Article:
- &pizza, a 36-unit fast casual chain based in Washington, D.C., has partnered with Zume to use the tech company's Forward Mobile Kitchens as part of the pizza chain's expansion into new markets, according to a press release emailed to Restaurant Dive. The mobile kitchen will also help the chain test new products and create a streamlined brand experience across the restaurant's different formats.
- "The process of creating a technologically integrated experience in our pizza shops has a considerable lead time, so we're leveraging mobile units to share our product and story before we open a physical space," said Andy Hooper, &pizza president and chief operating officer, said in a statement.
- The mobile kitchens include an intelligent software platform that optimizes workflow, connected appliances and integration of last-mile delivery. The company will also provide help with market identification, permitting, mobile kitchen operations, transportation and kitchen maintenance. Additionally, delivery-specific culinary support will be available to help restaurants tailor their menus for a mobile kitchen environment.
Restaurants are increasingly using more technology as part of their daily operations to improve the customer experience, optimize delivery operations and make better use of existing employees during a growing labor shortage. With nearly a quarter of smartphone users expected to use a food delivery app by 2023, restaurants are increasingly under pressure to change operations to get more orders to people faster, and alternative tech-centric formats are key to reaching these diners.
In addition to mobile kitchens, restaurants are also using virtual kitchens in new markets, such as Dog Haus and Wetzel Pretzel's use of Kitchen United's turnkey kitchens, to reach more customers without having to spend money on expensive real estate. Others like Auntie Anne's and Shake Shack use food trucks as marketing tools and to provide catering and food for events. &pizza is also testing a 300-square-foot cube kiosk prototype in Washington, D.C.'s Union Station with a machine that can create 300 pizzas in under one hour.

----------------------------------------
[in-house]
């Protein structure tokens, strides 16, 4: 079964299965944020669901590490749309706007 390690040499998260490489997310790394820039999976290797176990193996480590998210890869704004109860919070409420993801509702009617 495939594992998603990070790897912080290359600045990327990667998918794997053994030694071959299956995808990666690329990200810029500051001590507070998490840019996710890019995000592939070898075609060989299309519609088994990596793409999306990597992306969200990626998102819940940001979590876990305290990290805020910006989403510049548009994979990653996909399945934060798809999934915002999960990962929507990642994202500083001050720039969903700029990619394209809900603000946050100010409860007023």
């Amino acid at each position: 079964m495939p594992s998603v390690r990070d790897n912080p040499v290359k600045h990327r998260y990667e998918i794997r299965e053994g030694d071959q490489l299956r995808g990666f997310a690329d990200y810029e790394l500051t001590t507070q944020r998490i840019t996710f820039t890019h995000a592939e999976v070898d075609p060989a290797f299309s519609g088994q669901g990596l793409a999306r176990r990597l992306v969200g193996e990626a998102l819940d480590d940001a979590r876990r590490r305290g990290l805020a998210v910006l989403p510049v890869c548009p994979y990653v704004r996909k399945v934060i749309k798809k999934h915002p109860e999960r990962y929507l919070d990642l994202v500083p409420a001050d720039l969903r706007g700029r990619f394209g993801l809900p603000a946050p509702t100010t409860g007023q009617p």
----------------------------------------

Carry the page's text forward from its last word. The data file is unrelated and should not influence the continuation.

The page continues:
Zume's mobile kitchens can be customizable for the brand, use predictive analytics to figure out the ideal locations for the trucks and allow customers to order for delivery. It's very likely the industry will see more chains signing up for these kitchens, especially after raising $375 million from SoftBank last year, and turning toward licensing its technology for restaurants after fine-tuning its mobile kitchen technology with its Zume Pizza brand.
Tech startups in general are increasingly inching into the space and aligning closer with restaurant brands, especially as restaurants struggle to keep up with new technologies. Brightloom, formerly eatsa, partnered with Starbucks in July to create an all-in-one platform that will include the chain's mobile and loyalty technology to be licensed for the restaurant industry. Pizza Hut is also testing Brightloom's cubby technology in the West Coast to improve carryout. With so much technology at the disposal of restaurants, the entire experience is only going to continue to change and evolve.